The Sacramento Bee is celebrating its 160th anniversary this year. This story is part of our ongoing coverage.
The domestic terror group known as the Symbionese Liberation Army became notorious with the February 1974 kidnapping of 19-year-old newspaper heiress Patricia Hearst from her Berkeley apartment.
But a nationwide manhunt for members of the group missed the fact that they had been hiding out in Sacramento for seven months starting in the fall of 1974.
Members of the radical anti-government group lived in a series of rental homes on T and W Streets and Capitol Avenue while hiding out from authorities seeking them for a series of bombings and robberies.
After being forced to live in a darkened closet and subjected to abuse by her captors, Hearst had joined up with them as they plotted a new series of thefts and robberies in Sacramento.
On April 21, 1975, Hearst and five other SLA members pulled off a robbery of the Crocker National Bank branch on Marconi Avenue just west of Fair Oaks Boulevard.
The robbery netted the SLA $15,000, but killed Myrna Opsahl, a 42-year-old mother of four who was there to deposit offerings from her church’s Saturday services and was hit with a shotgun blast.
With Hearst acting as a getaway driver, the gang escaped to their Capitol Avenue safe house and, eventually, left Sacramento.
Two disappeared as fugitives for decades, and the others were arrested on unrelated charges.
Hearst was jailed on other charges but later had her sentence commuted by President Jimmy Carter. She was pardoned by President Bill Clinton.
None of the others faced justice in the Opsahl slaying until 2002, when Sacramento County District Attorney Jan Scully filed charges after saying new evidence had been found.
After more than a year of legal wrangling, four of the former SLA members pleaded guilty to second-degree murder.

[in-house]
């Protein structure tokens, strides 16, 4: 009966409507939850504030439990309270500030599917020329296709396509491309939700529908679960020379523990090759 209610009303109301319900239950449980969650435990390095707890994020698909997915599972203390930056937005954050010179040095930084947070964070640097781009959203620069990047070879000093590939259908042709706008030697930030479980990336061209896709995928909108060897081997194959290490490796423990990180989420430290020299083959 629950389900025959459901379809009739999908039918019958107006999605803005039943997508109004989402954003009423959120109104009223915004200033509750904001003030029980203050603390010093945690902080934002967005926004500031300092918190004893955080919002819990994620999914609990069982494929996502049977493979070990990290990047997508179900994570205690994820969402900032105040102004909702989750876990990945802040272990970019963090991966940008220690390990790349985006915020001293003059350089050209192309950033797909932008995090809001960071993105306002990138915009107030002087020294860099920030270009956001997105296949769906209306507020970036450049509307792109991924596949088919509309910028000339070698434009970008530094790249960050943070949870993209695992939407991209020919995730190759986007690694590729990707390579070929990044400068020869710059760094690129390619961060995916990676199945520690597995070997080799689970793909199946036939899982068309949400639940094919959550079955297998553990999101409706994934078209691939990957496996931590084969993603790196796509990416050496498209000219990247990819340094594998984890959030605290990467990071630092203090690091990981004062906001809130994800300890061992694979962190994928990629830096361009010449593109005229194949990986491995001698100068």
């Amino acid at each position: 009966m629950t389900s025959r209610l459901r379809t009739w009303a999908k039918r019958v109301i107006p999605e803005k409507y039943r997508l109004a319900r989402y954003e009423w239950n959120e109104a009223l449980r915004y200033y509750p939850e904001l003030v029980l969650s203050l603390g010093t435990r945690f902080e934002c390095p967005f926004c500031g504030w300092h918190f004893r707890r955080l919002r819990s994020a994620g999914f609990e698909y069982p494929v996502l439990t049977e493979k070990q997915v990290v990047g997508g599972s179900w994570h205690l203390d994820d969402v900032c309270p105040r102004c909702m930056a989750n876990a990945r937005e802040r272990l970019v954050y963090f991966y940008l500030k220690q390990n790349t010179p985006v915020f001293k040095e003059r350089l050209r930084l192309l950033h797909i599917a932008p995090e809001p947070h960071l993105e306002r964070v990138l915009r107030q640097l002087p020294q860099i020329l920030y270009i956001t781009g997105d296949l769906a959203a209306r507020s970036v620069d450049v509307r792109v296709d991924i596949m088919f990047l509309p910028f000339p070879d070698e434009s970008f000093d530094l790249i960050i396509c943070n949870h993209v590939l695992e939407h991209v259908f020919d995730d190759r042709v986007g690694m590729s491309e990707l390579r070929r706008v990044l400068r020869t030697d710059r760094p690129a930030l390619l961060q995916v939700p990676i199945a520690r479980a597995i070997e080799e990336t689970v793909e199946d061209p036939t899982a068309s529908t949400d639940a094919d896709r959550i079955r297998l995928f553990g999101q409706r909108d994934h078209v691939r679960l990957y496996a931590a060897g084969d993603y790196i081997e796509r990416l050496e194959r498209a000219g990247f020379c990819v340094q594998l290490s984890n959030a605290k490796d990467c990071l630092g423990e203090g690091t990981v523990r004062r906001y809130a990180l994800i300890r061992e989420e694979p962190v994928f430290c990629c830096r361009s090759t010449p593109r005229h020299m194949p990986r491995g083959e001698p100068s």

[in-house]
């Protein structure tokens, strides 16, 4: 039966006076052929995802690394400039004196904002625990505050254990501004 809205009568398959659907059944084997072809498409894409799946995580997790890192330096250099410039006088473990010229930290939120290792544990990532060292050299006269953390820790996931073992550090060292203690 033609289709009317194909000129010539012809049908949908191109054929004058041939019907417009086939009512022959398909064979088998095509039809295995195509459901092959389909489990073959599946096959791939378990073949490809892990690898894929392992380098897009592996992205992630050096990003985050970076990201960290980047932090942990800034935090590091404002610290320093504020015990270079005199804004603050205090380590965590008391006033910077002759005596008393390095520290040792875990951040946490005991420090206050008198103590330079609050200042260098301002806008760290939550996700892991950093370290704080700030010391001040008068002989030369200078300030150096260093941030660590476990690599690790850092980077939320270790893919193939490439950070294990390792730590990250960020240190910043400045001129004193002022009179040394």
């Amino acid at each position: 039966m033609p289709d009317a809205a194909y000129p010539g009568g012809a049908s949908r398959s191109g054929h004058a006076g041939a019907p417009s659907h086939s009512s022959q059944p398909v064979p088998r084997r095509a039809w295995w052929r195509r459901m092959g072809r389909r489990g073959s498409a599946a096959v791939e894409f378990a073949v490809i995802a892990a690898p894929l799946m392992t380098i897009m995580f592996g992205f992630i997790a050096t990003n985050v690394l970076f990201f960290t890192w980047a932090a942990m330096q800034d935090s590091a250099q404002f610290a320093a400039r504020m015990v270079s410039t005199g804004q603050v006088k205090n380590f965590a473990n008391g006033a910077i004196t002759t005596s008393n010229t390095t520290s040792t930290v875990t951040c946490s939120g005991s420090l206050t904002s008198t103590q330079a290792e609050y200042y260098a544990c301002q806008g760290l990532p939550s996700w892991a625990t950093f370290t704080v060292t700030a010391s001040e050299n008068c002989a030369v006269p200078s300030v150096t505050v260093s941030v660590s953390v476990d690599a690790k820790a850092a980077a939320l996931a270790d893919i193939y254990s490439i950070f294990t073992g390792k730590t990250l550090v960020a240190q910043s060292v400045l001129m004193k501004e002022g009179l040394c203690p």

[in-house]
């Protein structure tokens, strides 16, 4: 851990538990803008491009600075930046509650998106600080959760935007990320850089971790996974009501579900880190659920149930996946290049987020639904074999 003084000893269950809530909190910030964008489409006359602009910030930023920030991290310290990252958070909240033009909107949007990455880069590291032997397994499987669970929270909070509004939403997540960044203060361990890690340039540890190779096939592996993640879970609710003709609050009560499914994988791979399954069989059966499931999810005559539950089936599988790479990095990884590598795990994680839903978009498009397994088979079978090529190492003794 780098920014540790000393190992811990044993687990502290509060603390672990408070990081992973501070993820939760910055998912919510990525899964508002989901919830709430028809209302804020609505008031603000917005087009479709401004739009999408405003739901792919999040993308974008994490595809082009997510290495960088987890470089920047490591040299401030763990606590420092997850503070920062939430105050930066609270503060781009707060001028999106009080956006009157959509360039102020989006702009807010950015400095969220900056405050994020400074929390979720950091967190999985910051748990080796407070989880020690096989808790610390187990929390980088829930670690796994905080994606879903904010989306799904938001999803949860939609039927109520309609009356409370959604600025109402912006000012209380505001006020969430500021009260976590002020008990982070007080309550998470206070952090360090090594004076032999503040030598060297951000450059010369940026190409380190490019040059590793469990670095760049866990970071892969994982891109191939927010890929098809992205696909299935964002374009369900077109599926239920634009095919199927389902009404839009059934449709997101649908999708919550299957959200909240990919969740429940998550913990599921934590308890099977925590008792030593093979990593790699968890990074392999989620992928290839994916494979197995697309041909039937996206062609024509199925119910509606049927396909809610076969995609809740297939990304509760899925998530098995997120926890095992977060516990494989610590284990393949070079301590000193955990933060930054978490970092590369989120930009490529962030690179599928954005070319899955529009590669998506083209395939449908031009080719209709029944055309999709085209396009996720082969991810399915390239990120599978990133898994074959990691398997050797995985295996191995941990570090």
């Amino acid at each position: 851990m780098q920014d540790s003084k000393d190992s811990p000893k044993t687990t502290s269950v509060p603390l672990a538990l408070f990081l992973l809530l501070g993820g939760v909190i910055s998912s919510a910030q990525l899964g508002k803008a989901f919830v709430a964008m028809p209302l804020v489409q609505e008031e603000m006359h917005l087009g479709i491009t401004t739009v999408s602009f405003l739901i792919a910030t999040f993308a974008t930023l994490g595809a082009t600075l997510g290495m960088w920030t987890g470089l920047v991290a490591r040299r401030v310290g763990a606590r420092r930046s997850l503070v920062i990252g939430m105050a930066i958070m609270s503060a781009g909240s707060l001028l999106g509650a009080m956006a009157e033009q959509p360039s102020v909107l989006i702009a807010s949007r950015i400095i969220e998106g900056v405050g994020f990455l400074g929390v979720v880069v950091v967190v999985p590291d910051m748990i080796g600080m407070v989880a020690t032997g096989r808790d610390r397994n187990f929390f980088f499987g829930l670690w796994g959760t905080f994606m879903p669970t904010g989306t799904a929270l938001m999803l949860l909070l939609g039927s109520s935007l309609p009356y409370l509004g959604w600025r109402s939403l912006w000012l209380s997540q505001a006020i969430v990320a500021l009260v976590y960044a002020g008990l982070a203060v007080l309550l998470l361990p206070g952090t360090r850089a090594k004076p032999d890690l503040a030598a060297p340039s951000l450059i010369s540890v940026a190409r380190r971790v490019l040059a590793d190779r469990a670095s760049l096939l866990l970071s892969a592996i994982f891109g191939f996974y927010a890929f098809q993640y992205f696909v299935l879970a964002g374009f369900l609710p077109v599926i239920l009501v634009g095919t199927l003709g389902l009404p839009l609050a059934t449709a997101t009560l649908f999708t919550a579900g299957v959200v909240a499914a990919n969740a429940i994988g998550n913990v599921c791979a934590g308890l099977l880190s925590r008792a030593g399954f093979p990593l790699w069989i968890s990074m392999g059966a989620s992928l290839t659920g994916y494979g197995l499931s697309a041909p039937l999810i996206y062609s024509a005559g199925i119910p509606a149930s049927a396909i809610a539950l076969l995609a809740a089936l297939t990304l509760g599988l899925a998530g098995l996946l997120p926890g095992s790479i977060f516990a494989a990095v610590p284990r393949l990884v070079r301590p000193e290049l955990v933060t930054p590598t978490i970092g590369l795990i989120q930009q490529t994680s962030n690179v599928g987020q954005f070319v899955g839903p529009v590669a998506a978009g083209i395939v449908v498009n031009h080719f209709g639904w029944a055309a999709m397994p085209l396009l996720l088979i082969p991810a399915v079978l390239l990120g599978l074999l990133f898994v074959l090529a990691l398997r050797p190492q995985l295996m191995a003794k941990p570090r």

Self-styled SLA “field marshal” Bill Harris got seven years; his ex-wife, Emily Montague, who carried the shotgun that went off and killed Opsahl, got eight years; and Kathleen Soliah (who had been a fugitive living under the name Sara Jane Olson) and Michael Bortin each got six years.
A fifth defendant, James Kilgore, was arrested later while living as a fugitive in South Africa and agreed to a six-year sentence.
Vaudeville acts in Sacramento included Marx Brothers
February 1918: Sacramento was just big enough to attract the best performers vaudeville had to offer, and most of the big ones – from Sophie Tucker to Al Jolson – showed up here. The good thing about vaudeville was that if you didn’t like the first act, there was always something different in the next, as exemplified by this review from Feb. 20, 1918:
Music, comedy and cleverness judiciously are mixed for entertainment purposes in the enjoyable Orpheum Bill, which closes a two-days’ engagement at the Clunie-Orpheum with the performance tonight. Not a dull spot on the program or a lapse from action and interest is noticeable from the growl of the biggest bear in the first act to the final curtsey of the woman who juggles in the last number. All is nice and pleasing.
Much of the high class of the bill is due to the novel offering of the four Marx Brothers in “Home Again,” an elaborate musical and comedy sketch that runs for three-quarters of an hour, affording two of the men opportunity to exploit great comedy talent in the impersonation of Italian characters, giving the same two the chance capture the audience with their ability as pianists, and showing the versatility of one who is a master performer on harp ...
Good enough, in fact, to later earn the nickname “Harpo.”
The Sacramento Bee 1959 editorial cartoon by Newton Pratt: